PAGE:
The French episcopate installed, Monday, December 5 in Paris, a new structure in the internal law of the Catholic Church: a national canonical criminal court (TPCN), which will have the function, in particular, of dealing with cases of ault. on adults. The creation of this court by the Conference of Bishops of France (CEF) is part of the various measures decided to respond to the scandals of violence in the Church.
In addition to cases of priests or lay people guilty of violence against adults, this TPCN – which does not replace civil justice – may also be seized of cases of breach of trust, spiritual abuse, or even financial crimes. , according to the CEF. On the other hand, it will not be competent for cases of pedocrime, currently judged in the Vatican.
The shock report of the Sauvé commission, who had documented the extent of pedocrime in the Churchhad recommended the establishment ” without delay “ of such a tribunal, ensuring in particular the integration within it of “specially trained lay judges”. Of the thirteen members who were sworn in on Monday, eight are priests and five are lay people.
Damages to victims
“We are the only country to have a court specialized in criminal matters for the Church” and having “a national competence”, ured Joseph de Metz-Noblat, bishop of Langres (Haute-Marne) and president of the Council for canonical questions at the CEF. He did, however, admit a “background in the Netherlands”which includes only seven dioceses when France has a hundred.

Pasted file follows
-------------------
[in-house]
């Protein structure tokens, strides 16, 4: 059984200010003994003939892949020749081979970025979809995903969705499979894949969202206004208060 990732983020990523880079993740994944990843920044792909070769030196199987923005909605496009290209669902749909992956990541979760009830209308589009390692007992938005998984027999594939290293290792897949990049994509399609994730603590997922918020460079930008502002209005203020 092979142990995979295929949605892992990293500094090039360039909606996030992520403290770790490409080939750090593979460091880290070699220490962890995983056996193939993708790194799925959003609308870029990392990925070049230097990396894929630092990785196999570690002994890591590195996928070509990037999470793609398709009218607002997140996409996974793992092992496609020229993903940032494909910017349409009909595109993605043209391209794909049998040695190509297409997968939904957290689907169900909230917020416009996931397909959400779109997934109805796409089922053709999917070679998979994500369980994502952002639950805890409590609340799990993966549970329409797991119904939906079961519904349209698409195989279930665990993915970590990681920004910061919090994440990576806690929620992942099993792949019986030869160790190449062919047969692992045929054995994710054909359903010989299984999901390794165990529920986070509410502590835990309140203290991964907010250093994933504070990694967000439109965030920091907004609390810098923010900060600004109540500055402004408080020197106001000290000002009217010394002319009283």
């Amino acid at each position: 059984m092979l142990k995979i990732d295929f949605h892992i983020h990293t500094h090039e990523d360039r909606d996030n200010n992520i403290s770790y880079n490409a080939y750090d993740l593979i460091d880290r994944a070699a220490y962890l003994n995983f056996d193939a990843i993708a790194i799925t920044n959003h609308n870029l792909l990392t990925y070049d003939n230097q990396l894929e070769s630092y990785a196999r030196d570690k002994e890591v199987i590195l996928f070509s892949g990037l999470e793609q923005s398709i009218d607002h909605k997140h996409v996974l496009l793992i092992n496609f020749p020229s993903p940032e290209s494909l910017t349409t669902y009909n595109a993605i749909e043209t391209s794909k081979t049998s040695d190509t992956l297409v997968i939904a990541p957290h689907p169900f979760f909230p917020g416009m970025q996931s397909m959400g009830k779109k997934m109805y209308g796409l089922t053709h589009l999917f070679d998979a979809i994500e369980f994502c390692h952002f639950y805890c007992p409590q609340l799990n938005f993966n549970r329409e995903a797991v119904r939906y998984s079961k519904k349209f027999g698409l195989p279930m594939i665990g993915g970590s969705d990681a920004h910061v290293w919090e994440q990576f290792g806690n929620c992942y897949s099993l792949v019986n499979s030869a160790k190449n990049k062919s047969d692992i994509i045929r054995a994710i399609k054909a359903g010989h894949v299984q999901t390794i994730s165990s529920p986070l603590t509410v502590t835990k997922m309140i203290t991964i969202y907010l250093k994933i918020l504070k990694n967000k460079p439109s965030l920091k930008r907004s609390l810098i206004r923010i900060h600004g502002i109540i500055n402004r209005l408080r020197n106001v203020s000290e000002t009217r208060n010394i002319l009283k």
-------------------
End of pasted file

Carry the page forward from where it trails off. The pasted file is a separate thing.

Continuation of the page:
Until now, the cases that the TPCN will be seized of have come under the courts set up in each diocese (or inter-diocesan courts). But the bishop was accused of being both judge and party – he could be judge of a priest of his own diocese – in a case. And the jurisdictions of the Church were not always endowed with sufficiently numerous personnel or sufficiently trained in canon law. With the TPCN, which will begin to operate in January, the causes will be out of place “which is a guarantee of independence”, we ured the CEF. All the baptized, clerics or laity, can address themselves to him.
The penalties pronounced may be prohibition to remain in a place, to exercise a ministry, the deprivation of an office, even dismissal from the clerical state or excommunication. The court may also order the guilty party to pay damages to the victims who are civil parties to the trial.
The World with AFP